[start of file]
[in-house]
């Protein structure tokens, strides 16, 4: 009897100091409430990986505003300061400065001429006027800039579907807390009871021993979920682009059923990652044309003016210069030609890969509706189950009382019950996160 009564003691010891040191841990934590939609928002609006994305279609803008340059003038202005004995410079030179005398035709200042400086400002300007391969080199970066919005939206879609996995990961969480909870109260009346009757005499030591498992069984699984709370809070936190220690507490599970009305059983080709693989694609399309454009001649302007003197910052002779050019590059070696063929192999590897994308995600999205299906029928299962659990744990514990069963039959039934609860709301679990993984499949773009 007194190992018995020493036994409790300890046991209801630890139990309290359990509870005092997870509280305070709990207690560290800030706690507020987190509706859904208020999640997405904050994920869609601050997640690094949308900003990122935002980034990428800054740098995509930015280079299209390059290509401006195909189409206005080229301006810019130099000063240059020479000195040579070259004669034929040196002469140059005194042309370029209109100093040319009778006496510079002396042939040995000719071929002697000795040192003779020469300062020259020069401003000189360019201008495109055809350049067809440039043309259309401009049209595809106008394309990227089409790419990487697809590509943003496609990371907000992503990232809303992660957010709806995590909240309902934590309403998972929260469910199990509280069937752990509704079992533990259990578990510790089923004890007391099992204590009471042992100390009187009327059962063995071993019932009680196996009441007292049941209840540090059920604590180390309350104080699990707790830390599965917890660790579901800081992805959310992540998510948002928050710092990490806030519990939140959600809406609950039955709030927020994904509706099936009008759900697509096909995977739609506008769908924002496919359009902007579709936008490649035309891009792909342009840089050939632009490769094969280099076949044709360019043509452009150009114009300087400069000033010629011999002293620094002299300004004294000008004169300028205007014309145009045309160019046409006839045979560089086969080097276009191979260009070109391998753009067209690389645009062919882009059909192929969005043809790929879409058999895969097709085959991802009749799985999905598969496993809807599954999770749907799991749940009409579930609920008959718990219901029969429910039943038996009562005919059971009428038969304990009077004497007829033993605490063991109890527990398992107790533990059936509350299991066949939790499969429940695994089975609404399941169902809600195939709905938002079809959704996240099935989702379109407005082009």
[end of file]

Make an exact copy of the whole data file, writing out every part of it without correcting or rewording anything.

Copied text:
[in-house]
């Protein structure tokens, strides 16, 4: 009897100091409430990986505003300061400065001429006027800039579907807390009871021993979920682009059923990652044309003016210069030609890969509706189950009382019950996160 009564003691010891040191841990934590939609928002609006994305279609803008340059003038202005004995410079030179005398035709200042400086400002300007391969080199970066919005939206879609996995990961969480909870109260009346009757005499030591498992069984699984709370809070936190220690507490599970009305059983080709693989694609399309454009001649302007003197910052002779050019590059070696063929192999590897994308995600999205299906029928299962659990744990514990069963039959039934609860709301679990993984499949773009 007194190992018995020493036994409790300890046991209801630890139990309290359990509870005092997870509280305070709990207690560290800030706690507020987190509706859904208020999640997405904050994920869609601050997640690094949308900003990122935002980034990428800054740098995509930015280079299209390059290509401006195909189409206005080229301006810019130099000063240059020479000195040579070259004669034929040196002469140059005194042309370029209109100093040319009778006496510079002396042939040995000719071929002697000795040192003779020469300062020259020069401003000189360019201008495109055809350049067809440039043309259309401009049209595809106008394309990227089409790419990487697809590509943003496609990371907000992503990232809303992660957010709806995590909240309902934590309403998972929260469910199990509280069937752990509704079992533990259990578990510790089923004890007391099992204590009471042992100390009187009327059962063995071993019932009680196996009441007292049941209840540090059920604590180390309350104080699990707790830390599965917890660790579901800081992805959310992540998510948002928050710092990490806030519990939140959600809406609950039955709030927020994904509706099936009008759900697509096909995977739609506008769908924002496919359009902007579709936008490649035309891009792909342009840089050939632009490769094969280099076949044709360019043509452009150009114009300087400069000033010629011999002293620094002299300004004294000008004169300028205007014309145009045309160019046409006839045979560089086969080097276009191979260009070109391998753009067209690389645009062919882009059909192929969005043809790929879409058999895969097709085959991802009749799985999905598969496993809807599954999770749907799991749940009409579930609920008959718990219901029969429910039943038996009562005919059971009428038969304990009077004497007829033993605490063991109890527990398992107790533990059936509350299991066949939790499969429940695994089975609404399941169902809600195939709905938002079809959704996240099935989702379109407005082009």